The One-Time Pad
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+ Create a "pad" consisting of true random numbers that is as long as the message.
+ Do a simple bitwise XOR of the pad into the plaintext to obtain the ciphertext.
+ Receiver does a bitwise XOR of the pad into the ciphertext to recover the plaintext.
+ Very important that the pad is only used one time!
This method is unbreakable!
Consider the message "ATTACK AT DAWN". In hex this is
Plain : 41 54 54 41 43 4B 20 41 54 20 44 41 57 4E = "ATTACK AT DAWN"
Pad : 63 27 8C F1 08 25 2A B9 7E E4 52 17 0A 26
Cipher: 22 73 D8 B0 4B 6E 0A F8 2A C4 16 56 5D 68
Here each byte of the cipher text is obtained by doing a bitwise exclusive OR with a byte from
the one-time-pad (OTP). Note that the OTP contains purely random numbers in a sequence that is
as long as the message.
Example calculation:
41 0100, 0001
XOR 63 0110, 0011
------ ----------
22 0010, 0010
This is unbreakable because every possible pad is equally likely. Thus every possible decryption
is equally likely and there is no way to recognize the true decryption. For example, a machine
able to check every possible decryption will find the message above. But it will also find
Cipher: 22 73 D8 B0 4B 6E 0A F8 2A C4 16 56 5D 68
Pad : 6B 53 94 FF 1D 2B 2A B5 73 E4 5B 19 10 49
Plain : 49 20 4C 4F 56 45 20 4D 59 20 4D 4F 4D 21 = "I LOVE MY MOM!"
It will also find
Cipher: 22 73 D8 B0 4B 6E 0A F8 2A C4 16 56 5D 68
Pad : 63 27 8C F1 08 25 2A B9 7E E4 52 03 0E 23
Plain : 41 54 54 41 43 4B 20 41 54 20 44 55 53 4B = "ATTACK AT DUSK"
In fact, it will find every possible message that could exist of length 14 bytes! This isn't an
issue for brute force attacks against "typical" encryption algorithms because the small key size
means that the number of possible decryptions is vastly less than the number of possible
messages. The probability of obtaining two plausible decryptions from the same ciphertext is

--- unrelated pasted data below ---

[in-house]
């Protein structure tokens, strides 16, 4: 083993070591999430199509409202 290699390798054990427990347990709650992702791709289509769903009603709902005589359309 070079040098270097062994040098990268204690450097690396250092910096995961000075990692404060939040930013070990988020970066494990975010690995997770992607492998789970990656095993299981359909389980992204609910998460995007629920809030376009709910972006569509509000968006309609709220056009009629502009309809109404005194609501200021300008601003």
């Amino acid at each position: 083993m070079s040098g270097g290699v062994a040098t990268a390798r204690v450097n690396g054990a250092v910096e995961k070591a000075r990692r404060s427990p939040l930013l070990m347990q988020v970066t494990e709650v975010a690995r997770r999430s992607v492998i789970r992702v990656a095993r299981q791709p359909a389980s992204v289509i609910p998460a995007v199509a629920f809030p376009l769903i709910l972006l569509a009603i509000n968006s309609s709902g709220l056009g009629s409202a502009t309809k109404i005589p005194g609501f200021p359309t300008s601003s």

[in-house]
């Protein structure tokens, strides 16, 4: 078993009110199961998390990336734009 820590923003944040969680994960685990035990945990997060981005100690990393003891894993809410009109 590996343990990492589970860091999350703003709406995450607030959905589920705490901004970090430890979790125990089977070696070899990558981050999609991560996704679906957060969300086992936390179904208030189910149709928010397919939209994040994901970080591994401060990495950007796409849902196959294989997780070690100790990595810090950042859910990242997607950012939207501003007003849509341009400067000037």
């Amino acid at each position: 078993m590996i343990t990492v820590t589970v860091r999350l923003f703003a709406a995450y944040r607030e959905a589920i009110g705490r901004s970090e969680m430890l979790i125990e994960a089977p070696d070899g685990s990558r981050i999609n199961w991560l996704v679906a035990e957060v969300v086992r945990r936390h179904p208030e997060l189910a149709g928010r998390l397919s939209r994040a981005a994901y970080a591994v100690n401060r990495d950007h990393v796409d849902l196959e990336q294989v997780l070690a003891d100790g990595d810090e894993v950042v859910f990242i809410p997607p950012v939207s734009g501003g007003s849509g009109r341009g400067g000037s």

vanishingly small.
The OTP is practical in some circumstances.
1. Prepare a large number of random numbers from a very high quality source of randomness
(ideally something based on quantum mechanics, such as radioactive decay). Burn these numbers
to a DVD and make two copies of the DVD.
2. Distribute the DVD over a secure channel (such as a face to face meeting) to the two
principles.
3. When one of the principles wishes to send an encrypted message to the other he or she XORs
some bytes from the DVD into the message (for example, email) and sends the result. Obviously
this is facilitated with the help of some suitable software.
4. The receiver XORs the same bytes from the DVD to recover the message. If synchronization is
lost it is an O(n) operation to recover it. While annoying, this is not a major problem.
This is unsuitable if
1. The amount of data to encrypt is very large (sharing racks of DVDs is not too practical).
2. The principles don't have a secure channel over which they can share the pad. Note that a OTP
is generally much larger than a normal key, thus a moderately high-bandwidth secure channel
is necessary... those tend to be hard to find.
3. You are worried about DVDs being stolen or find manipulating them to be awkward and
impractical.
4. You don't have a good source of randomness. Random sources tend to be very slow. It may be
feasible for you to produce truly random 128 bit keys but very difficult to produce 600 MiB
of truly random data.
Although "unbreakable", the OTP is subject to three modes of attack.
1. The attacker might be able to steal a copy of the pad. Once done it is trivial for him/her to
read all messages that use bytes from the pad.
2. If the principles use some bytes from the pad more than once, and if the attacker knows or
guesses this, the attacker can XOR two ciphertexts together to cancel the random pad yielding
two plaintexts XORed together. The statistics of the plaintexts come through the XORing
operation making them relaitvely easy to separate.
3. If the random numbers in the pad are imperfect, the attacker might be able to predict them
well enough to decrypt (or partially decrypt) messages. If the attacker can get a
plaintext/ciphertext pair he can XOR them together to view a fragment of the pad. The
attacker could then attack the random number generator to try and compute the other parts of
the pad from the parts he or she can see.
If the pad contained perfect random numbers, this would be impossible because no amount of
knowledge of a random sequence allows you to predict the rest of the sequence. This
"unpredictability property" of random sequences is their most defining characteristic.
To amplify the last point, consider the case where the plaintext contains a known header in
front of the data. The attacker can easily recover the pad used to encrypt the header by just
XORing the known header text into the ciphertext. However, this does not help AT ALL in figuring
out what bytes where used to encrypt the data portion. The unpredictability of random numbers
makes such computations impossible even in principle. Such is the power of randomness.